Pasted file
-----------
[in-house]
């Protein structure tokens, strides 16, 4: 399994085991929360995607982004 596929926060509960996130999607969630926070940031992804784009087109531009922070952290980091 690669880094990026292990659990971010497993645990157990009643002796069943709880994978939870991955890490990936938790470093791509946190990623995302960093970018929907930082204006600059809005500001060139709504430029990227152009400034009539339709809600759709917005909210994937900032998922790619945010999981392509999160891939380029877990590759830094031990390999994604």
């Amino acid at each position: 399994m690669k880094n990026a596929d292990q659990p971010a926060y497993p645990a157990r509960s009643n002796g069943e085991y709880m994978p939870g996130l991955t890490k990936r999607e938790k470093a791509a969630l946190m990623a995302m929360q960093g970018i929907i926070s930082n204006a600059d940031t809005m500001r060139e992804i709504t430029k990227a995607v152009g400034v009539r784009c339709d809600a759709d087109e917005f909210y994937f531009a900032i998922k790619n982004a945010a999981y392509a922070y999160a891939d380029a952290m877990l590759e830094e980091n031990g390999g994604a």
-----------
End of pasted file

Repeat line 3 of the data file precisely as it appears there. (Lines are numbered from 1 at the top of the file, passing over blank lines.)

């Amino acid at each position: 399994m690669k880094n990026a596929d292990q659990p971010a926060y497993p645990a157990r509960s009643n002796g069943e085991y709880m994978p939870g996130l991955t890490k990936r999607e938790k470093a791509a969630l946190m990623a995302m929360q960093g970018i929907i926070s930082n204006a600059d940031t809005m500001r060139e992804i709504t430029k990227a995607v152009g400034v009539r784009c339709d809600a759709d087109e917005f909210y994937f531009a900032i998922k790619n982004a945010a999981y392509a922070y999160a891939d380029a952290m877990l590759e830094e980091n031990g390999g994604a």